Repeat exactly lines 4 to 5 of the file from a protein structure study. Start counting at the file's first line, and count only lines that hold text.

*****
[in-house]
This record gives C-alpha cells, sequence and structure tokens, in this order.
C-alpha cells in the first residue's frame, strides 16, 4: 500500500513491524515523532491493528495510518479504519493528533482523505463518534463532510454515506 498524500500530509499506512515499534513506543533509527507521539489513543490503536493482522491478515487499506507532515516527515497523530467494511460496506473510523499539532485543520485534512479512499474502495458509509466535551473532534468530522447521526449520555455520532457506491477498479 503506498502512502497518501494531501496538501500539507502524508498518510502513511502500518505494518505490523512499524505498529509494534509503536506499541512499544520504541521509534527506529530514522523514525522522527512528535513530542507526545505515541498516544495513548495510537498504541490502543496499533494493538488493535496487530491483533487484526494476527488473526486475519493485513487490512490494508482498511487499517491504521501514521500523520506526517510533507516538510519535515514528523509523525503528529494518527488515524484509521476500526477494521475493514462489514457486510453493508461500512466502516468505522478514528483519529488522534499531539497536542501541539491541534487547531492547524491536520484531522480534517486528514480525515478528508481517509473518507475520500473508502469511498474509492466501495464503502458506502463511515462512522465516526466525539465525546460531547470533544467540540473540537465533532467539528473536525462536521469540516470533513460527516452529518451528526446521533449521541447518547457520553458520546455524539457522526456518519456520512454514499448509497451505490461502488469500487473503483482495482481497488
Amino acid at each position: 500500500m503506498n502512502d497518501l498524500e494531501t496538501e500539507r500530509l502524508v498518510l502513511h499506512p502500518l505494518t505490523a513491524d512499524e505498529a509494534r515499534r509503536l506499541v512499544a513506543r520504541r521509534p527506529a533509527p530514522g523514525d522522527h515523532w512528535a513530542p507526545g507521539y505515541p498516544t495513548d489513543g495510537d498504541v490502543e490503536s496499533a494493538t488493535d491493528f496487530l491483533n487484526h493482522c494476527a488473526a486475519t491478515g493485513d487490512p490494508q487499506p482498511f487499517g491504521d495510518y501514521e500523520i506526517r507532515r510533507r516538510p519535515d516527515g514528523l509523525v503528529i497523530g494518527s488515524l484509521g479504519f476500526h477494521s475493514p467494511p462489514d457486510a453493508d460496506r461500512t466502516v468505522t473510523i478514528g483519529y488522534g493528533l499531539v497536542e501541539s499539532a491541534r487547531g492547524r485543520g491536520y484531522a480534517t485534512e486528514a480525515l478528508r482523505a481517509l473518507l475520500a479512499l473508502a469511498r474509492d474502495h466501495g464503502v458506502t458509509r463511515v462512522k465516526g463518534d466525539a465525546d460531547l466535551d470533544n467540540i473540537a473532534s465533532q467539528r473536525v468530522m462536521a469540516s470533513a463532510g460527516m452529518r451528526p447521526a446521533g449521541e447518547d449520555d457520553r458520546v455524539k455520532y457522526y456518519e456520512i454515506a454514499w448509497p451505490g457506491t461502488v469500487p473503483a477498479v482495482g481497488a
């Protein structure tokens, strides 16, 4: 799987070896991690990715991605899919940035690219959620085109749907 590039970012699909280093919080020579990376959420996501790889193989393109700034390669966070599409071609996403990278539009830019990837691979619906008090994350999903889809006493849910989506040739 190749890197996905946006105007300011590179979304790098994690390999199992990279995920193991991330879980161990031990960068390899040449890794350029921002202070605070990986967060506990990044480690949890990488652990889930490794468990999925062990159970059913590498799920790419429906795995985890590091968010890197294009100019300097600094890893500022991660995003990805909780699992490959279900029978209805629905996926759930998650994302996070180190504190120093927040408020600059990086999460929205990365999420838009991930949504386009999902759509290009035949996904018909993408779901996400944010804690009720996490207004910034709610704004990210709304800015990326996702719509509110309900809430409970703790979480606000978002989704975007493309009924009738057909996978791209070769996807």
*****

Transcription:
Amino acid at each position: 500500500m503506498n502512502d497518501l498524500e494531501t496538501e500539507r500530509l502524508v498518510l502513511h499506512p502500518l505494518t505490523a513491524d512499524e505498529a509494534r515499534r509503536l506499541v512499544a513506543r520504541r521509534p527506529a533509527p530514522g523514525d522522527h515523532w512528535a513530542p507526545g507521539y505515541p498516544t495513548d489513543g495510537d498504541v490502543e490503536s496499533a494493538t488493535d491493528f496487530l491483533n487484526h493482522c494476527a488473526a486475519t491478515g493485513d487490512p490494508q487499506p482498511f487499517g491504521d495510518y501514521e500523520i506526517r507532515r510533507r516538510p519535515d516527515g514528523l509523525v503528529i497523530g494518527s488515524l484509521g479504519f476500526h477494521s475493514p467494511p462489514d457486510a453493508d460496506r461500512t466502516v468505522t473510523i478514528g483519529y488522534g493528533l499531539v497536542e501541539s499539532a491541534r487547531g492547524r485543520g491536520y484531522a480534517t485534512e486528514a480525515l478528508r482523505a481517509l473518507l475520500a479512499l473508502a469511498r474509492d474502495h466501495g464503502v458506502t458509509r463511515v462512522k465516526g463518534d466525539a465525546d460531547l466535551d470533544n467540540i473540537a473532534s465533532q467539528r473536525v468530522m462536521a469540516s470533513a463532510g460527516m452529518r451528526p447521526a446521533g449521541e447518547d449520555d457520553r458520546v455524539k455520532y457522526y456518519e456520512i454515506a454514499w448509497p451505490g457506491t461502488v469500487p473503483a477498479v482495482g481497488a
């Protein structure tokens, strides 16, 4: 799987070896991690990715991605899919940035690219959620085109749907 590039970012699909280093919080020579990376959420996501790889193989393109700034390669966070599409071609996403990278539009830019990837691979619906008090994350999903889809006493849910989506040739 190749890197996905946006105007300011590179979304790098994690390999199992990279995920193991991330879980161990031990960068390899040449890794350029921002202070605070990986967060506990990044480690949890990488652990889930490794468990999925062990159970059913590498799920790419429906795995985890590091968010890197294009100019300097600094890893500022991660995003990805909780699992490959279900029978209805629905996926759930998650994302996070180190504190120093927040408020600059990086999460929205990365999420838009991930949504386009999902759509290009035949996904018909993408779901996400944010804690009720996490207004910034709610704004990210709304800015990326996702719509509110309900809430409970703790979480606000978002989704975007493309009924009738057909996978791209070769996807």